Imaging technique that uses X rays to obtain real-time moving images of the internal structures of a patient through the use of a fluoroscope. In its simplest form, a fluoroscope consists of an X-ray source and fluorescent screen between which a patient is placed. However, modern fluoroscopes couple the screen to an X-ray image intensifier and CCD video camera allowing the images to be recorded and played on a monitor.

The use of X-rays, a form of ionizing radiation, requires the potential risks from a procedure to be carefully balanced with the benefits of the procedure to the patient. While physicians always try to use low dose rates during fluoroscopic procedures, the length of a typical procedure often results in a relatively high absorbed dose to the patient. Recent advances include the digitization of the images captured and flat panel detector systems; modern advances allow further reduction of the radiation dose to the patient.

C Arm

Digital subtraction angiography.

Fluoroscopy radiation exposure.

The aim of the present study was the verification of the accuracy of 2D fluoroscopy-based navigated pedicle screw placements at the thoracic and lumbar spine in a case series of traumatised patients. Within 36 months 111 pedicle screws were instrumented using C-arm based navigation in 29 patients, 60 at the thoracic and 51 at the lumbar spine. All screw positions were evaluated postoperatively by a routine thin-slice CT scan using multiplanar reconstruction. The position of a screw in relation of its pedicle was classified as: a) screw completely intraosseous, b) screw perforated less than thread level and c) screw perforated over thread level. In 34 thoracic (56.7%) and 32 lumbar (62.7%) screws complete intraosseous placement was observed, 14 thoracic screws (23.3%) and 14 lumbar screws (27.5%) perforated less than thread level. Perforations over thread level were found in 12 thoracic (20%) and 5 lumbar (9.8%) screws. Only medial and lateral perforations of the pedicle were documented (without neurological signs), cranial or caudal perforations did not occur. Segmentation of the C-arm navigation into two comparable treatment periods showed a learning curve with a reduction of perforations in the second sequence (after 57 pedicle instrumentations) of about 15%, this was not found to be statistically significant. The fluoroscopic navigation of pedicle screws is a safe procedure at the lumbar spine with equal accuracy compared to the non-navigated conventional instrumentation. Application of C-arm navigation at the thoracic spine showed more inaccuracies, so that 3D-based navigation seems to be more advantageous in this region 1).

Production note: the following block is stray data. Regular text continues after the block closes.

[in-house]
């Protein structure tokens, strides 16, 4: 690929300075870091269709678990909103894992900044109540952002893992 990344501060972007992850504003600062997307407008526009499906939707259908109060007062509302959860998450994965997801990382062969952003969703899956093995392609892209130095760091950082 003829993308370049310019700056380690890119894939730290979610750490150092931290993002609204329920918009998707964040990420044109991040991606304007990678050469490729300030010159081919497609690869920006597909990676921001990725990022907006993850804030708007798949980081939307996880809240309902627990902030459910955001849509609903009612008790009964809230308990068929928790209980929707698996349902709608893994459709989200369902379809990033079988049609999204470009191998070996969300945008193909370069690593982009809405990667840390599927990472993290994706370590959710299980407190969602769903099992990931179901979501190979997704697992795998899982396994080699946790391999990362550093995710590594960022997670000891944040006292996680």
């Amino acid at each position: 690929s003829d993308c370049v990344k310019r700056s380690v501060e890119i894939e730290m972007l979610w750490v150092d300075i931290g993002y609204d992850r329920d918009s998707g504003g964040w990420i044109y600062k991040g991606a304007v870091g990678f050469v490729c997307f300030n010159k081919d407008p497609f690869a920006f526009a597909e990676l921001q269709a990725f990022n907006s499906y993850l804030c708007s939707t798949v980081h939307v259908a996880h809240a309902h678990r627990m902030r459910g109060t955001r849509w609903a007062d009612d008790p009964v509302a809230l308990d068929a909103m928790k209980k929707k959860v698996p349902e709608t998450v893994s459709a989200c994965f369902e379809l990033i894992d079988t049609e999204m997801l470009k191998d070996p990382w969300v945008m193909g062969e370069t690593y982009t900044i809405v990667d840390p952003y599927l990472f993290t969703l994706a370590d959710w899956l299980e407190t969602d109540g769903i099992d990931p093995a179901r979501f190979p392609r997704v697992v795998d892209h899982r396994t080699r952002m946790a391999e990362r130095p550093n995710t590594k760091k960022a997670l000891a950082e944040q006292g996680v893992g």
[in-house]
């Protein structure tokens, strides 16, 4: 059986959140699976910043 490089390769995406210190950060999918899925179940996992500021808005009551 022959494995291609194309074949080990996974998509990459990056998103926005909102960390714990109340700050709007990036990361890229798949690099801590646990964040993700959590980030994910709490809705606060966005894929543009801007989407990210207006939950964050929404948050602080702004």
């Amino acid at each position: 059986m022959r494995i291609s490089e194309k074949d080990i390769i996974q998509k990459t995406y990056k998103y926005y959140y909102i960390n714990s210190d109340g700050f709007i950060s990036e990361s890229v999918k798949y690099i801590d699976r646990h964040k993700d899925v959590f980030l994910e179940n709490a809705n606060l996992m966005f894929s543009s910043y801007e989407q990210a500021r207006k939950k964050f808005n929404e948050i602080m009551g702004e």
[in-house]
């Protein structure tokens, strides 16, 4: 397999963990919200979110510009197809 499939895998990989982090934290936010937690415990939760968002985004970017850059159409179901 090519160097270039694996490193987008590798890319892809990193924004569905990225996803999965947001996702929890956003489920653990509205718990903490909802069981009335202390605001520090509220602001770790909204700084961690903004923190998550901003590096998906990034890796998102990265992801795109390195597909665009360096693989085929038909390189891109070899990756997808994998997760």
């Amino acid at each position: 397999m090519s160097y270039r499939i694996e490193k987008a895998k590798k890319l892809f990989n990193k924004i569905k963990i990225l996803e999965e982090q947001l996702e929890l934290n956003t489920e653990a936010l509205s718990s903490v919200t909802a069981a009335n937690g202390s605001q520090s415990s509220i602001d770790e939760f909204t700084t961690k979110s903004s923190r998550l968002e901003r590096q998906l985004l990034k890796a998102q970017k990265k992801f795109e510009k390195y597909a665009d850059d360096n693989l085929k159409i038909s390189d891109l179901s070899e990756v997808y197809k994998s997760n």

QuiƱones-Hinojosa A, Robert Kolen E, Jun P, Rosenberg WS, Weinstein PR. Accuracy over space and time of computer-assisted fluoroscopic navigation in the lumbar spine in vivo. J Spinal Disord Tech. 2006 Apr;19(2):109-13. PubMed PMID: 16760784.

Arand M, Teller S, Gebhard F, Schultheiss M, Keppler P. [Clinical accuracy of fluoroscopic navigation at the thoracic and lumbar spine]. Zentralbl Chir. 2008 Dec;133(6):597-601. doi: 10.1055/s-0028-1098695. Epub 2008 Dec 17. German. PubMed PMID: 19090441.
  • fluoroscopy.txt
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